August 31, 2009

Eye-tracking of men's preferences for women's body shape

Arch Sex Behav. 2009 Aug 18. [Epub ahead of print]

Eye-Tracking of Men's Preferences for Waist-to-Hip Ratio and Breast Size of Women.

Dixson BJ, Grimshaw GM, Linklater WL, Dixson AF.

Studies of human physical traits and mate preferences often use questionnaires asking participants to rate the attractiveness of images. Female waist-to-hip ratio (WHR), breast size, and facial appearance have all been implicated in assessments by men of female attractiveness. However, very little is known about how men make fine-grained visual assessments of such images. We used eye-tracking techniques to measure the numbers of visual fixations, dwell times, and initial fixations made by men who viewed front-posed photographs of the same woman, computer-morphed so as to differ in her WHR (0.7 or 0.9) and breast size (small, medium, or large). Men also rated these images for attractiveness. Results showed that the initial visual fixation (occurring within 200 ms from the start of each 5 s test) involved either the breasts or the waist. Both these body areas received more first fixations than the face or the lower body (pubic area and legs). Men looked more often and for longer at the breasts, irrespective of the WHR of the images. However, men rated images with an hourglass shape and a slim waist (0.7 WHR) as most attractive, irrespective of breast size. These results provide quantitative data on eye movements that occur during male judgments of the attractiveness of female images, and indicate that assessments of the female hourglass figure probably occur very rapidly.



Festering_Git said...

Wadda ya think of this article?

Any truth to it or politically correct BS?

Major Tom said...

If this is true well'see Australia's europeans with dark skin very soon.

Dean said...

I like a woman at work with a great hourglass figure and large breasts, but I like a woman at the same job even better who does not have large breasts and is skinny without much of an hourglass figure.

I like the lesser-buxom/shapely coworker because she is very smart, and that to me contributes to someone's sexual appeal. Of course men like women with large breasts and hourglass figures, but studies like this one are simplistic. Studies like this one also need to examine who people actually end up with rather than who they prefer.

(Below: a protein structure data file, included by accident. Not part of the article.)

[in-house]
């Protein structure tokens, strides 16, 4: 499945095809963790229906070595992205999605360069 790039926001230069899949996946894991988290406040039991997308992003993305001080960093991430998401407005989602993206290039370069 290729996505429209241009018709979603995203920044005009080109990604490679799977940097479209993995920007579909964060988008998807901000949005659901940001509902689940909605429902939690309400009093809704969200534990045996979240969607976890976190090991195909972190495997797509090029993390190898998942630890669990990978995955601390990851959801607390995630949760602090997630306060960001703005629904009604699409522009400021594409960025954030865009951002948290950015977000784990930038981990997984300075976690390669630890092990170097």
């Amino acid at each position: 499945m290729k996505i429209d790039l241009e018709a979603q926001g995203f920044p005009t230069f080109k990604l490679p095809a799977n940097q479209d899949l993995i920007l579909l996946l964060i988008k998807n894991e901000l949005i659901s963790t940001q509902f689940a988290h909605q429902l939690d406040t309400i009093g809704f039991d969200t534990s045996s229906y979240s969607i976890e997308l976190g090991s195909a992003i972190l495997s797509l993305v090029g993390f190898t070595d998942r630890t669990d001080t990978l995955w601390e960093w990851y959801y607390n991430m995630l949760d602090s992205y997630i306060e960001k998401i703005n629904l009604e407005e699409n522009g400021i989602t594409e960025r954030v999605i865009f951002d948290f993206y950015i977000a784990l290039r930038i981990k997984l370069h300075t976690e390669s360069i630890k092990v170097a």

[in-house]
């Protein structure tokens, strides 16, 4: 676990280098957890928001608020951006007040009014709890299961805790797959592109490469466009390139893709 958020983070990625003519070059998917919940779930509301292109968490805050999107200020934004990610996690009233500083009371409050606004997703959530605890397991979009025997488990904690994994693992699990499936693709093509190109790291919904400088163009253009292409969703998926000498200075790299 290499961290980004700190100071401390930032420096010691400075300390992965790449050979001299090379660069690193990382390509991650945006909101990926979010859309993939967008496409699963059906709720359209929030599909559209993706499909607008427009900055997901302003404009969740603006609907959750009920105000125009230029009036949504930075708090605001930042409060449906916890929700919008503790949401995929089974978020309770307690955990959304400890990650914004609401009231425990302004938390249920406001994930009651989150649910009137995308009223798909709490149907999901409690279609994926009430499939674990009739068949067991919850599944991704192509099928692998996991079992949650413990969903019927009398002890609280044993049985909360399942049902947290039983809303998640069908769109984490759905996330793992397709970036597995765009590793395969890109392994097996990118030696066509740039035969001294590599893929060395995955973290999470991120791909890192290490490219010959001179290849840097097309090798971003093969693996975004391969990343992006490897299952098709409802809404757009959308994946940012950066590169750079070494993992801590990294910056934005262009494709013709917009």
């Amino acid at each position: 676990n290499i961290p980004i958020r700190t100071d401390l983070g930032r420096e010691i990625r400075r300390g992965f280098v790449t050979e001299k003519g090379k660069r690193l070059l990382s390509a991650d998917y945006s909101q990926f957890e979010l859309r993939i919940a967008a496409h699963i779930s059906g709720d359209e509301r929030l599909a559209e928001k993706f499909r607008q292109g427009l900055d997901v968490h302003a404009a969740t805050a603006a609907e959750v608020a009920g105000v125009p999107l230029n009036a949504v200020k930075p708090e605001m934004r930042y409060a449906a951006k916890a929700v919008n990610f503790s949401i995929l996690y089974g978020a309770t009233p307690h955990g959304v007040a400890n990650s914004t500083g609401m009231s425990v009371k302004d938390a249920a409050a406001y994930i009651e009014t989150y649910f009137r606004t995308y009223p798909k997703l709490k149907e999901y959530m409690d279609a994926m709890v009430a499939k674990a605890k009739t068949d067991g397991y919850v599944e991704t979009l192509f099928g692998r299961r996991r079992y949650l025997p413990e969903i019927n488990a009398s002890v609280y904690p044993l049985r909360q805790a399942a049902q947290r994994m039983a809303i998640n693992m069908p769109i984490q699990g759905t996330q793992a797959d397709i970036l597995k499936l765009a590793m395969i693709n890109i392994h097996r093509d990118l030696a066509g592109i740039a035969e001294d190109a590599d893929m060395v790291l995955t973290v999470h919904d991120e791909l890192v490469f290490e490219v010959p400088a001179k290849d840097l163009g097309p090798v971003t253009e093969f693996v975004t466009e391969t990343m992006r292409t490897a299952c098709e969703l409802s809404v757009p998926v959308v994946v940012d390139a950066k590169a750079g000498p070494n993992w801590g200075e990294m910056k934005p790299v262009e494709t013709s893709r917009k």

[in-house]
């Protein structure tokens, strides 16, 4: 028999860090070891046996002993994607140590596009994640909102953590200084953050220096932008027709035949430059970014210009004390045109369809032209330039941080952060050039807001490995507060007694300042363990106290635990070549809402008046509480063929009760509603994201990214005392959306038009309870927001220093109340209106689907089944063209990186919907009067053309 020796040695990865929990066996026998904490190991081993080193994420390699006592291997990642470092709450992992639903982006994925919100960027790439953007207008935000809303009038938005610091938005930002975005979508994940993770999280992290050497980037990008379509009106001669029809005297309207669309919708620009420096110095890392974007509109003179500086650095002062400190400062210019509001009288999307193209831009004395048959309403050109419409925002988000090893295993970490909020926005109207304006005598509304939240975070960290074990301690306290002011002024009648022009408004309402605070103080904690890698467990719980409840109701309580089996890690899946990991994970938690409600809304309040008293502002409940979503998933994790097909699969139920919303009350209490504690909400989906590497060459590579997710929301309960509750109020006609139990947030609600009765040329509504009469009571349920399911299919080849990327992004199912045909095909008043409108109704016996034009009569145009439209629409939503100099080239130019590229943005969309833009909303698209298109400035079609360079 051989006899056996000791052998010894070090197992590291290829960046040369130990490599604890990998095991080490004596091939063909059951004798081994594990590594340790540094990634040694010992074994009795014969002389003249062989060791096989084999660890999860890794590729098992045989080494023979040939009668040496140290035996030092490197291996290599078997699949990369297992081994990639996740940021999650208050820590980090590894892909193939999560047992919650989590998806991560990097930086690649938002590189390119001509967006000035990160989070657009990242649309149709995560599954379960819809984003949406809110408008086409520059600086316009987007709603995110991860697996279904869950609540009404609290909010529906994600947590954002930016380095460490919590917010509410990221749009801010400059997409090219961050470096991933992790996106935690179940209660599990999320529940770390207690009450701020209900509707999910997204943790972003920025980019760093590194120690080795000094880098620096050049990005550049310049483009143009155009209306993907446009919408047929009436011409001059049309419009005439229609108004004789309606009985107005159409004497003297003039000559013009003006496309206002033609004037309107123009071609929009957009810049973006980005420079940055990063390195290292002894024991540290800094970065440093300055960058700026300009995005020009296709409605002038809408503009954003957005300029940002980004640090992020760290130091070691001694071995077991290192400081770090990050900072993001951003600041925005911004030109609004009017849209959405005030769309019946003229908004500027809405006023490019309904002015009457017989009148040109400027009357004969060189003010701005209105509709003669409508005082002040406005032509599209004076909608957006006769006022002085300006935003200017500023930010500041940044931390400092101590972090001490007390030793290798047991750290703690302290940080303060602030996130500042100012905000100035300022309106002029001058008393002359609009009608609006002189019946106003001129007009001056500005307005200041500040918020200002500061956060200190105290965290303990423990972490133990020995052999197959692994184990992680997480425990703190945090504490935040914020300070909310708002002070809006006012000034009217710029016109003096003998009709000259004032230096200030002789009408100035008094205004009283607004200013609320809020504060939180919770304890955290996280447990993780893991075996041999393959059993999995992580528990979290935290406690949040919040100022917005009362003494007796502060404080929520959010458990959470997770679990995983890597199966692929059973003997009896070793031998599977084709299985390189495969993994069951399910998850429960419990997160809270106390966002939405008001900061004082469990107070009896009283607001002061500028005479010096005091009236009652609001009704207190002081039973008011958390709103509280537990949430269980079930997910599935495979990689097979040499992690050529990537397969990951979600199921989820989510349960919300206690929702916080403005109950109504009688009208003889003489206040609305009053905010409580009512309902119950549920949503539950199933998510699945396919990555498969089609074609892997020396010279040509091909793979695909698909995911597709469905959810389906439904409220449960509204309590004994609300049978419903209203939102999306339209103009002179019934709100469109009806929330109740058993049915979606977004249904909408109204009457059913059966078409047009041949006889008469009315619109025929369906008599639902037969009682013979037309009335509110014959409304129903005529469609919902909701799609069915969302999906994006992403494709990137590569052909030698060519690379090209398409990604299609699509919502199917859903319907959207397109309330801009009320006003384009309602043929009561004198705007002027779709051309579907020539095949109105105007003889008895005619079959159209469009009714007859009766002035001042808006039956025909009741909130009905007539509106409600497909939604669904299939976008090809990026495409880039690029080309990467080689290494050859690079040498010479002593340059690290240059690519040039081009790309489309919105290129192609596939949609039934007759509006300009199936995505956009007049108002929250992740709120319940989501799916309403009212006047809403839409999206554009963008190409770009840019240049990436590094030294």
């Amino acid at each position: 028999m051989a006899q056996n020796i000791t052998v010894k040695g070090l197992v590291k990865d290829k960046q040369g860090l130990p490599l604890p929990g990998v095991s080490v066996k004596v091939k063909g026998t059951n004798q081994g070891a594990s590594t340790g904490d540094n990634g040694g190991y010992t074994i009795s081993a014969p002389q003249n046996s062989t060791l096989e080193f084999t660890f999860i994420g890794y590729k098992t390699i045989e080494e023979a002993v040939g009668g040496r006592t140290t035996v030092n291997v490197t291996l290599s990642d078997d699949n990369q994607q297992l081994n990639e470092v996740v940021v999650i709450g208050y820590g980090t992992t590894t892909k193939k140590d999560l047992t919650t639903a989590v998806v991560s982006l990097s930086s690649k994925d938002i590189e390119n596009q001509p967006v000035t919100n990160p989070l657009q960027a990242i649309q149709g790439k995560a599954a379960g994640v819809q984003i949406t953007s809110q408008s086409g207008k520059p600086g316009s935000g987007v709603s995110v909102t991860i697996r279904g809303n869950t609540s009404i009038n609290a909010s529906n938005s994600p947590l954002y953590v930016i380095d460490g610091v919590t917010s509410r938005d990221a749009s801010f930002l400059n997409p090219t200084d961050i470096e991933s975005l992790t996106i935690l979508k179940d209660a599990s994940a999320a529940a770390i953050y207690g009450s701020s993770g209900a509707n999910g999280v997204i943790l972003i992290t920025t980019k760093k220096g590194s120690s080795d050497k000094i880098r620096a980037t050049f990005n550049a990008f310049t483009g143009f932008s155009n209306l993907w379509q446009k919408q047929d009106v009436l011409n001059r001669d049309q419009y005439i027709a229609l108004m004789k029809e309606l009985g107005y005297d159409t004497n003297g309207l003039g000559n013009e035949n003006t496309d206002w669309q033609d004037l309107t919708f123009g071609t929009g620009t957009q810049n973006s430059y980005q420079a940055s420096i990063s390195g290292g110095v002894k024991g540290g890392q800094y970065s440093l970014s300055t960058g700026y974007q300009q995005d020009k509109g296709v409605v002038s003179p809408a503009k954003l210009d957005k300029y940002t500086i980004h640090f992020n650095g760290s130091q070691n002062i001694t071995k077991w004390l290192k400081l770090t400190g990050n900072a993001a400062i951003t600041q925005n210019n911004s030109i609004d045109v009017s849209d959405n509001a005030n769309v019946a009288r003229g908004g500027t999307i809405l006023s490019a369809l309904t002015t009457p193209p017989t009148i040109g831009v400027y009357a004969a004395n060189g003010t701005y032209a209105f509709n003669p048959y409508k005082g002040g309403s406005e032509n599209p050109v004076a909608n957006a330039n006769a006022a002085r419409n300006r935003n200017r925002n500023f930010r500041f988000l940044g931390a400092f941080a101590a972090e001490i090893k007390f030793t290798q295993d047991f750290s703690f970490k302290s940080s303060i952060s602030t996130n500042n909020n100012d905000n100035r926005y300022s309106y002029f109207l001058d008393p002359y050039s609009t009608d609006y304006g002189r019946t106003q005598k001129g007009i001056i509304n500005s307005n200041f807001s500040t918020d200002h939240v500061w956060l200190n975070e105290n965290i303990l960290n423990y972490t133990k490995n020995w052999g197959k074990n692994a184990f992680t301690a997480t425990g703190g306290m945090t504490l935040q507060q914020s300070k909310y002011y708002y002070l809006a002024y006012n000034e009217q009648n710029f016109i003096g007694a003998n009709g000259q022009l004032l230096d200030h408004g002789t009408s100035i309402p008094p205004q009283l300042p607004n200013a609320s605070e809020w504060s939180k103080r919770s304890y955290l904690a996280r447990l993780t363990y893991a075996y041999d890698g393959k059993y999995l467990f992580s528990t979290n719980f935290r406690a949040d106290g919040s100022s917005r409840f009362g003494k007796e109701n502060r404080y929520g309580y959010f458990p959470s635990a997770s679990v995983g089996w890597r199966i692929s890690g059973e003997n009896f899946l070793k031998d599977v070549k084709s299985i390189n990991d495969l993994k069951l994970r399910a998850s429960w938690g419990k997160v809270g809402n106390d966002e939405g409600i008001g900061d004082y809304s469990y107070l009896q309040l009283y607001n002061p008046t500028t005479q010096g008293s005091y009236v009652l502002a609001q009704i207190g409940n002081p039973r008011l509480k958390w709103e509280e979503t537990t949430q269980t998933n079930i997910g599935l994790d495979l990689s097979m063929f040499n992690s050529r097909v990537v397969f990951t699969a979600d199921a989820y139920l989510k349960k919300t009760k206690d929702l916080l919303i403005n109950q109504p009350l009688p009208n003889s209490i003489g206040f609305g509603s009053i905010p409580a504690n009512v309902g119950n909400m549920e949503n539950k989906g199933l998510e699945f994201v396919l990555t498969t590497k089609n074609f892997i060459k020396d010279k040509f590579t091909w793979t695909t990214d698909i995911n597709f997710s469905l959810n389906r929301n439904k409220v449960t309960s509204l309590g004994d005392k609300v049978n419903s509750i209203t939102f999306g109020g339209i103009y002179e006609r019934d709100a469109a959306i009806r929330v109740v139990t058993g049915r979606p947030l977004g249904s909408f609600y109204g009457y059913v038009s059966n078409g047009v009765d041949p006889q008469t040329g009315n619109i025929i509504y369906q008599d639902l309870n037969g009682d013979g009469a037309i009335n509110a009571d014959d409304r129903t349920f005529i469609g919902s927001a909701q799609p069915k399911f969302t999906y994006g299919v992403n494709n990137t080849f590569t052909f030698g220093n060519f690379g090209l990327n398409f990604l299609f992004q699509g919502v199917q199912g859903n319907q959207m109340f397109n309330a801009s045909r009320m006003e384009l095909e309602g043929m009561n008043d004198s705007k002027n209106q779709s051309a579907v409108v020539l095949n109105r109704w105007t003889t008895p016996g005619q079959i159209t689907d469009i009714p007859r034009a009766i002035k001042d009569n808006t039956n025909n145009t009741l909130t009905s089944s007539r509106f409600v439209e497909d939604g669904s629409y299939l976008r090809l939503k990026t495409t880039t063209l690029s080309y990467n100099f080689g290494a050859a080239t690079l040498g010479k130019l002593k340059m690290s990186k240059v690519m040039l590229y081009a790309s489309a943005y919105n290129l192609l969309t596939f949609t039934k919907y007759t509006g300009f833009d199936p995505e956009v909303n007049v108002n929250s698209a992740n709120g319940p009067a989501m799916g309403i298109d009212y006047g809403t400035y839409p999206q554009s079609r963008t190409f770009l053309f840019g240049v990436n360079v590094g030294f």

Unit said...
This comment has been removed by the author.
Unit said...

Dean: who men end up with has often little to do with who they prefer. They end up with who they're preferred by, and the resulting breast size + hip/waist ratio fills up the preference slot in their brains - it better did, or else...

(Yes, studies like this are simplistic - but not more then we are.)

Kepler said...

Perhaps the best study would be to measure people up at the time they are getting married. :-)

eurologist said...

Not sure how this relates to the topic, and there are too many errors in this article to comment on.

The bottom line, though, has been known for many, many decades.

Yes, clearly, fishing would have been a very large part of pre-agricultural sustenance in northern Europe - but it is not just the extremes of northern Europe that receive too little light for vitamin D production. So does the Danubian valley - both because of latitude, and because of its infamous fog and cloud cover. So, it is not 5,000 years ago, but 7,500 years ago that the first farmers of the Danubian area were forced to adapt to lighter skin pigmentation. Keep in mind that skin and hair color are one of the most easily changed attributes of animals and people - so there is no surprise that this could become widespread in a couple of centuries.

As to the main article of this topic, there is of course the problem that we all like to stare at extremes (and accidents), but that does not necessarily indicate preference. So, men mind stare at "my god, are those big ...", but their preference may be more the average, or quality (shape, apparently not measured, here) over quantity.

Finally, computer-generated images have the strong disadvantage that they do not preserve natural proportions and existing correlations. In reality, preferred breast size will be related to all: body size, body weight, and body shape. Vice versa, preferred body shape in reality is related to height, weight, and other characteristics - even facial form.

eurologist said...

I should add that at the 7,500 years-ago time frame I mentioned, there would have already been a significant pool of (relatively?) fair-skinned people living in Central Europe, from which agriculturalists would easily inherit. This is so because meat, even liver, has a very small amount of vitamin D compared to fish or sea mammals.

Thus, in Central Europe away from the coasts, where fishing was seasonal and (from the archaeological record) likely mostly done by specialized groups just after the last ice age, it already at that time would have been advantageous to get a reliable amount this vitamin through skin color, instead.